With nearly two weeks gone in 2014, it looks like the tech sector will see another eventful year. While some interesting partnerships and products were announced at the Consumer Electronics Show (CES) last week, more is sure to come at the Mobile World Congress next month and Apple’s WWDC soon after.
CES In a Nutshell
Facebook (FB) shares recovered lost ground, helped by management statements to the effect that its advertising revenues were nowhere near what they could be. The decision to remove unwanted features like Sponsored Stories also helped. Facebook continues to see a lot of love from advertisers that are willing to pay more for ad slots even as Facebook decides not to increase ad frequency.
Yahoo! Inc. (NASDAQ:YHOO) started off by announcing its Aviate acquisition, which produces software that increases the intuitiveness of devices, based on usage patterns of consumers. It also announced a number of new products and advertising tools.
It made a huge push into content with offerings like picture-rich “digital magazines” on a broad range of topics; a news digest, which is basically an email alert comprising a summary of the top nine news stories of the day; and Yahoo Smart TV, which can send personalized recommendations from TV to online streaming.
It also simplified the ad buying process with new advertising tools such as native ads, yahoo Audience Ads, Ad Manager, Ad Manager Plus and Yahoo! Inc. (NASDAQ:YHOO) Ad Exchange. Management also mentioned that Yahoo Stream Ads and Image Ads for mobile were actually doing better than desktop ads.
Intel (INTC) was also not to be outdone: the company introduced three new technologies. The first was Jarvis, which is basically a pair of smart ear pads that connect with a smartphone to answer natural language questions. It also announced Edison, which is a circuit board based on its Quark processor. The third was a beautifully designed charging bowl with the ability to charge various devices (including wearable devices) that are simply thrown into it.
Intel also said that it would be rebranding McAfee as Intel Security and making it free for all mobile devices. But the market largely discounted these positives and expressed disappointment at its delays in the smartphone segment (Merrifield). On the positive side, Intel-based tablets are expected to gain traction this year.
Cisco (CSCO) focused on the Internet of Things, and projected significant cost savings in the next few years for governments, companies and individuals based on their adoption of the concept.
NVIDIA (NVDA), along with several other tech companies, formed an alliance targeting the automotive market (see below).
The Automobile Is the New Computer
Or that is what technology companies would like it to be. Last week, Google (GOOG) announced its Open Automotive Alliance for the express purpose of developing “a common platform that will allow automakers to more easily bring cutting-edge technology to their drivers…and passengers in a safe and scalable way”, or in other words, to encourage developers to build compelling aps for an Android-powered dashboard.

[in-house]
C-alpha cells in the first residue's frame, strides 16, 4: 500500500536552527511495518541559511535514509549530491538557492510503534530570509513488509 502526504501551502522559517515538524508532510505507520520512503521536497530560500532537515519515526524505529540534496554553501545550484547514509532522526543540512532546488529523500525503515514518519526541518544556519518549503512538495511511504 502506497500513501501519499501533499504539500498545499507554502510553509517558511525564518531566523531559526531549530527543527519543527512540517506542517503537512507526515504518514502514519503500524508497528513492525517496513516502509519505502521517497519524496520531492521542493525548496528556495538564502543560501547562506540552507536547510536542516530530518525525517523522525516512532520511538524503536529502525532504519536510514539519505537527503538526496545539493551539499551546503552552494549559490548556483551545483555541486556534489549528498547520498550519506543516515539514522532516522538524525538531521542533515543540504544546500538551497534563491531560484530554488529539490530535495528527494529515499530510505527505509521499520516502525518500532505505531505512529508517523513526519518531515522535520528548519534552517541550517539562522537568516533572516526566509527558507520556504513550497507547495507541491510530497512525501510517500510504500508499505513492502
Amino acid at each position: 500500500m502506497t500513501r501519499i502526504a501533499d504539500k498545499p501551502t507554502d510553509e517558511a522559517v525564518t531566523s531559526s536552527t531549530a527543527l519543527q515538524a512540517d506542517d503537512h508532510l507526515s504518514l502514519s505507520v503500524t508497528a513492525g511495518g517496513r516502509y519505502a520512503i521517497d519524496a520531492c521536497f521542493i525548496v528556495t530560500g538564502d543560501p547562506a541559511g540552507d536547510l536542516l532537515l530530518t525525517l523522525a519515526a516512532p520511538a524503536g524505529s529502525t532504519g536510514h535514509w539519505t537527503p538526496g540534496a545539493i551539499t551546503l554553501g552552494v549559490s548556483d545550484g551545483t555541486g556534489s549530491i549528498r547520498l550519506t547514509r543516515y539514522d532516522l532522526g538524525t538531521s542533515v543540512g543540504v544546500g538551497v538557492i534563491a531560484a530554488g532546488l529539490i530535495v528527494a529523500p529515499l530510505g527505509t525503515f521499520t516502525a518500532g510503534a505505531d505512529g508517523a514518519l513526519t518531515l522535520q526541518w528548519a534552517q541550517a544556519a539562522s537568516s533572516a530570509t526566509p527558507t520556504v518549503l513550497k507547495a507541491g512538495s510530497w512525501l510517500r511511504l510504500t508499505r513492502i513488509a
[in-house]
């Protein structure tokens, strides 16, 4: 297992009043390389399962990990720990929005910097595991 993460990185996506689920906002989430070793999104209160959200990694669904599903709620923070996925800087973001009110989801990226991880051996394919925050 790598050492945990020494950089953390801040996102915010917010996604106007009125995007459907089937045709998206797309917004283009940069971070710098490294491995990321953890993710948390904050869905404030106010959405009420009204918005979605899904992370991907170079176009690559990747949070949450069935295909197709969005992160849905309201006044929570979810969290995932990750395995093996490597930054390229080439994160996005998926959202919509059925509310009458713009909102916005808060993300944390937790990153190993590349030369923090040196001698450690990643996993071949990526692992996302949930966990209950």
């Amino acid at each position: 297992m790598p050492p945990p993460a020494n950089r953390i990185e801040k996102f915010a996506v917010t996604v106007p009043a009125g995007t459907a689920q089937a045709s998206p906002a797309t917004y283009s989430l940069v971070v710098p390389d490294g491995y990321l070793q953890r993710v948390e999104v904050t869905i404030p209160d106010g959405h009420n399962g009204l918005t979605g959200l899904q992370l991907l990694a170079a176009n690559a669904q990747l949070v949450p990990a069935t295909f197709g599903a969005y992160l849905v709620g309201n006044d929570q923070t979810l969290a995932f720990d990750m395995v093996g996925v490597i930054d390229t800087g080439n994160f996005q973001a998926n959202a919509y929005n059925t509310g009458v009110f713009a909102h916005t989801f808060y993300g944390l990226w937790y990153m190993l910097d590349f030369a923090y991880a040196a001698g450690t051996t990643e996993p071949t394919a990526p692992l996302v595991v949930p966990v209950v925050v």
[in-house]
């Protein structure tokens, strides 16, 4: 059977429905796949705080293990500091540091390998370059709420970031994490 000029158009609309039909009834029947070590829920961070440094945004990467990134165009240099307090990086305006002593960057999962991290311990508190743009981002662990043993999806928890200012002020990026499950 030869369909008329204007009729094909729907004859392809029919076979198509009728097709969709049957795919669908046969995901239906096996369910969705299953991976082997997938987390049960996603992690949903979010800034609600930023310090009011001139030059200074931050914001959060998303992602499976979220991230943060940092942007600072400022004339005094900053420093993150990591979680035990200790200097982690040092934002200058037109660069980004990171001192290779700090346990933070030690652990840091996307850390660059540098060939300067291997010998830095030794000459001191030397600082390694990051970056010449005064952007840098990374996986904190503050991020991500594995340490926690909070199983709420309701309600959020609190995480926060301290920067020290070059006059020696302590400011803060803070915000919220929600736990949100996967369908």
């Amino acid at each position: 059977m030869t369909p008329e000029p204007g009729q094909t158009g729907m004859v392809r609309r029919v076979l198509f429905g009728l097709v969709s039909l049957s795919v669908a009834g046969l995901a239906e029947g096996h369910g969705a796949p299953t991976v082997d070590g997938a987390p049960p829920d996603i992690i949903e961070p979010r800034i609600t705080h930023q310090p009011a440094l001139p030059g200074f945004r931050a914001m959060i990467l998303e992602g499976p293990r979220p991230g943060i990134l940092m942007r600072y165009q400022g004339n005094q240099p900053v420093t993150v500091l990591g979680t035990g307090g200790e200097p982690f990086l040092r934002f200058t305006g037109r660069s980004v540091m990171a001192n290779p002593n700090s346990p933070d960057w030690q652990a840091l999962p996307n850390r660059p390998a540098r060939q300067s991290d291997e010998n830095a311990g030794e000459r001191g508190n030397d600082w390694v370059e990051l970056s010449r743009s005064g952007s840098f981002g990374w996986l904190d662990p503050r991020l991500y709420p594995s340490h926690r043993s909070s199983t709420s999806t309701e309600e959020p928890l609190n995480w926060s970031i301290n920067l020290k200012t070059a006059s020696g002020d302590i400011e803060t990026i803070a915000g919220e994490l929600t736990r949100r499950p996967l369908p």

Google is less than a year behind Apple (AAPL), which announced its automotive strategy at its WorldWide Developers Conference in March last year. The list of Google partners currently includes chipmaker NVIDIA and automakers Honda, Audi, General Motors, and Hyundai, just slightly shorter than the list of Apple’s “iOS in the car” partners that includes Honda, Mercedes, Nissan, Ferrari, Chevrolet, Kia, Hyundai, Volvo and Jaguar.
Google’s Open Automotive Alliance is reminiscent of its Open Handset Alliance, which enabled it to come up behind Apple and steal the leadership position in the fast-growing smartphone market. Connected car is another upcoming market (Marketsandmarkets.com forecasts a 41.2% CAGR from 2013 to 2018), so this is another big opportunity for Google.
Microsoft CEO Search Continues as Mulally Says No
Microsoft shares stumbled last week, as Ford’s Mulally, the favorite contender for the CEO position said that he would not be joining the company. Microsoft has been saying for a while that the list has been shortened, but we have had little other than our surmises involving Satya Nadella, Tony Bates, Stephen Elop and Mulally (now struck out) to go on.
But it now appears that the company will not be going for a turnaround wiz, but will instead settle for a veteran Microsofter. Shareholders would have liked new blood, but it wouldn’t really have changed things much. Because no matter who comes next, Microsoft is already well on its way toward executing its “devices and services strategy” (for better or worse).